Design Affects the Decision Making Process
When simplifying your website you must identify what functionalities are needed for users. There should always be a specific user expectation as your goal. Consider what your user expects to accomplish by visiting your site. An uncomplicated website design should have the ability to guide them to the information that they are specifically looking for. For example, if the goal of the website is to encourage users to sign up for a weekly newsletter, then you need to ensure that the design includes an easily found call to action, such as a sign up button. Remove any unnecessary items that distract from completing the objective. In doing so, you are optimizing the time spent on a page and speeding up the decision making process for them. If the design of a website contains too many elements, such as a large menu and several different tabs to click through with no clear call to action it becomes too confusing. Websites often have repetitive or hard to find information and users end up distracted or overwhelmed; inherently abandoning the website all-together, feeling nothing but frustrated. Each call to action should be an opportunity for a conversion. Avoid having a user’s visit to your site fall flat, simply because the call to action was not obvious or easily accessible, or they did not have the patience to click through a cluttered interface.
Having users leave your website as a result of a cluttered design can be supported by Hick’s Law. This notion deals with the concept that the more choices presented to users, the longer it will take them to reach a decision. More is not always more, often less is more. When given the opportunity to simplify design, Hick’s Law should be considered to help determine how many functions should be included for any given section of the website. The end result of the user experience and the user’s ability to make a decision should always be taken into consideration.
Design with Purpose
Clutter is a source of stress for people. According to a study conducted in the Personality and Social Psychology Bulletin, people with homes that are cluttered and full of tasks that are incomplete are likely to be more depressed, fatigued and have higher levels of stress. Clutter causes your brain to shift into multitasking mode and slows down the ability to focus on a singular task. In terms of visiting a website that is cluttered, it is overwhelming for users when their eye is drawn to several different elements, all of which are competing for the user’s attention. When decluttering the design of a website you may have to consciously sacrifice aspects that have always been apart of your design, for the sake of providing a more modern and purposeful user experience. Keeping aspects of your website “because they have always been there” cannot be an option.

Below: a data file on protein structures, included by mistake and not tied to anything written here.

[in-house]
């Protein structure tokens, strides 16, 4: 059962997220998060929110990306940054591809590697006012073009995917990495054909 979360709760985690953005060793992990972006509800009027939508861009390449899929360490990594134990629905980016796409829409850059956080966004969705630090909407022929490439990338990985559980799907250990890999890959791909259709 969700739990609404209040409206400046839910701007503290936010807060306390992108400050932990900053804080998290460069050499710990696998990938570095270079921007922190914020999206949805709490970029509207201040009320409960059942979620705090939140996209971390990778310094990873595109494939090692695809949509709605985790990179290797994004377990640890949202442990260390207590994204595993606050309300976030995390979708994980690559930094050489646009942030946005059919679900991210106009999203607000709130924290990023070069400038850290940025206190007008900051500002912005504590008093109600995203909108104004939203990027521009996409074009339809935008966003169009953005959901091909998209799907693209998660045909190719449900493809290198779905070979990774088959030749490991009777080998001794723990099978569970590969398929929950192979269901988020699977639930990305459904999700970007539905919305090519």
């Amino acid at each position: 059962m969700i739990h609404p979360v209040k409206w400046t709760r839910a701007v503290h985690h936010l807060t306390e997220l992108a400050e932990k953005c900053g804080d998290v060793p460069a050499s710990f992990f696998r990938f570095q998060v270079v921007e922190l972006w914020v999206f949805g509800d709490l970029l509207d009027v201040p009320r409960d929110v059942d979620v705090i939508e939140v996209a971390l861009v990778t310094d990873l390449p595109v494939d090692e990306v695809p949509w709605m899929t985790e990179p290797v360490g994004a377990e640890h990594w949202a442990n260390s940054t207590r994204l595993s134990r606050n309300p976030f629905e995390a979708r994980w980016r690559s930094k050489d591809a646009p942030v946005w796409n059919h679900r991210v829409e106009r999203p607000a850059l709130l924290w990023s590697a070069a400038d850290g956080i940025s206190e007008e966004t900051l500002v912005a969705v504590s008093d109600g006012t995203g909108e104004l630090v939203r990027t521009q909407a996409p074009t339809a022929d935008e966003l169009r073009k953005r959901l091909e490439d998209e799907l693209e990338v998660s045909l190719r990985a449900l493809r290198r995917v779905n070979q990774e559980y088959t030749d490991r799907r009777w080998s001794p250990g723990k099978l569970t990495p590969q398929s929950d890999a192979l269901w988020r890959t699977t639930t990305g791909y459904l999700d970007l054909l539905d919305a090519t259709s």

The end goal of a website is performance, whether that be in the form of a call to action or by providing sought after information. Having a website where visitors desert their search due to frustration and leaving without satisfying their goal is simply undesirable and completely unacceptable. Cluttering a website with flashing banners, menus, or multiple pages to click through is not what creates a positive user experience. A cluttered website is overwhelming, frustrating and as a whole unnecessary.
Here is a call to action for you, the reader: declutter your website design now! Visitors to your site deserve it and will know that they are able to find the information and content that they are looking for in a quick and efficient manner. Simplifying and decluttering your design will optimize user experience and ensure functionality on both desktop and mobile devices. Better usability and streamlined information will lead to fewer users abandoning your page, enabling them to complete their defined goal or call to action, culminating in an effective website that performs well.